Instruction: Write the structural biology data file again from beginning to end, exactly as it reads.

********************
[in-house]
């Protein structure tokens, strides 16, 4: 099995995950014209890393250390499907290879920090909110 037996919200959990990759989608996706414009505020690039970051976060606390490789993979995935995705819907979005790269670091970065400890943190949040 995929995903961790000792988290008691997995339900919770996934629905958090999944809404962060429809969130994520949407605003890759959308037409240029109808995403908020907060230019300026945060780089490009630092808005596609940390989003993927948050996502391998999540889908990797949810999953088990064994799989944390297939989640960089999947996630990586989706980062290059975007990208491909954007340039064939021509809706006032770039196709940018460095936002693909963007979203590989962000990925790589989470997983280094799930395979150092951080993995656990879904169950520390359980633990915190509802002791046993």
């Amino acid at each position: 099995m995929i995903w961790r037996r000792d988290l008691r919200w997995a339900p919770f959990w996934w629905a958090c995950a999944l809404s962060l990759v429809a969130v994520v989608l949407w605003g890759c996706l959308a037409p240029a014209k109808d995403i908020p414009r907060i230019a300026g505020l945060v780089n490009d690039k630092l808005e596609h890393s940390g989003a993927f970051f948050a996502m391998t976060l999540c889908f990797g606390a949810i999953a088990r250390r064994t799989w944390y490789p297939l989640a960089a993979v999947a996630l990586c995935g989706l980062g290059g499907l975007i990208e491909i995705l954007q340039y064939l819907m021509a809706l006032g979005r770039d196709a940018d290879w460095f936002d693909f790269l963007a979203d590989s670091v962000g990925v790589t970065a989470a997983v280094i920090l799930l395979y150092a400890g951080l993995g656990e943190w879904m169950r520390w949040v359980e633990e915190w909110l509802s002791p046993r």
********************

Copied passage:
[in-house]
């Protein structure tokens, strides 16, 4: 099995995950014209890393250390499907290879920090909110 037996919200959990990759989608996706414009505020690039970051976060606390490789993979995935995705819907979005790269670091970065400890943190949040 995929995903961790000792988290008691997995339900919770996934629905958090999944809404962060429809969130994520949407605003890759959308037409240029109808995403908020907060230019300026945060780089490009630092808005596609940390989003993927948050996502391998999540889908990797949810999953088990064994799989944390297939989640960089999947996630990586989706980062290059975007990208491909954007340039064939021509809706006032770039196709940018460095936002693909963007979203590989962000990925790589989470997983280094799930395979150092951080993995656990879904169950520390359980633990915190509802002791046993």
């Amino acid at each position: 099995m995929i995903w961790r037996r000792d988290l008691r919200w997995a339900p919770f959990w996934w629905a958090c995950a999944l809404s962060l990759v429809a969130v994520v989608l949407w605003g890759c996706l959308a037409p240029a014209k109808d995403i908020p414009r907060i230019a300026g505020l945060v780089n490009d690039k630092l808005e596609h890393s940390g989003a993927f970051f948050a996502m391998t976060l999540c889908f990797g606390a949810i999953a088990r250390r064994t799989w944390y490789p297939l989640a960089a993979v999947a996630l990586c995935g989706l980062g290059g499907l975007i990208e491909i995705l954007q340039y064939l819907m021509a809706l006032g979005r770039d196709a940018d290879w460095f936002d693909f790269l963007a979203d590989s670091v962000g990925v790589t970065a989470a997983v280094i920090l799930l395979y150092a400890g951080l993995g656990e943190w879904m169950r520390w949040v359980e633990e915190w909110l509802s002791p046993r």